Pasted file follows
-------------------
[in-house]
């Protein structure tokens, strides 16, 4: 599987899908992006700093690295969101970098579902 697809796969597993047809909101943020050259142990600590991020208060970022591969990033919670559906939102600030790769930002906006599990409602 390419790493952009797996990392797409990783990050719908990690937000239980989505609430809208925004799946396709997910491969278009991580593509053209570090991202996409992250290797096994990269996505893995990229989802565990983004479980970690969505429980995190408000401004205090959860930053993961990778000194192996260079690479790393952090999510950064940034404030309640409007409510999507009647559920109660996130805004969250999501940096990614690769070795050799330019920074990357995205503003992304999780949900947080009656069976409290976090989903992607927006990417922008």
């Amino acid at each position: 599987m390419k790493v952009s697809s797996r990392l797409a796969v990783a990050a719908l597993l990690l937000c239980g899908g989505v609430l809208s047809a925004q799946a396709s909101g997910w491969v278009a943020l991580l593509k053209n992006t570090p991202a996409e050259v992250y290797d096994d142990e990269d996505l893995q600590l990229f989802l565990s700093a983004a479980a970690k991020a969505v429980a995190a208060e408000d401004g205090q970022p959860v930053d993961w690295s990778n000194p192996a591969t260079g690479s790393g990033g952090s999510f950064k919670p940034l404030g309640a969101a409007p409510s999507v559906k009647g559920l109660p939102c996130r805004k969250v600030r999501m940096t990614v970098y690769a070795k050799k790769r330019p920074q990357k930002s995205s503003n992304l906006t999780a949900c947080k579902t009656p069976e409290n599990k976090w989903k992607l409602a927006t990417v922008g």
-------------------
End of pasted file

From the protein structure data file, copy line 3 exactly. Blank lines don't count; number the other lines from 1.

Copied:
């Amino acid at each position: 599987m390419k790493v952009s697809s797996r990392l797409a796969v990783a990050a719908l597993l990690l937000c239980g899908g989505v609430l809208s047809a925004q799946a396709s909101g997910w491969v278009a943020l991580l593509k053209n992006t570090p991202a996409e050259v992250y290797d096994d142990e990269d996505l893995q600590l990229f989802l565990s700093a983004a479980a970690k991020a969505v429980a995190a208060e408000d401004g205090q970022p959860v930053d993961w690295s990778n000194p192996a591969t260079g690479s790393g990033g952090s999510f950064k919670p940034l404030g309640a969101a409007p409510s999507v559906k009647g559920l109660p939102c996130r805004k969250v600030r999501m940096t990614v970098y690769a070795k050799k790769r330019p920074q990357k930002s995205s503003n992304l906006t999780a949900c947080k579902t009656p069976e409290n599990k976090w989903k992607l409602a927006t990417v922008g």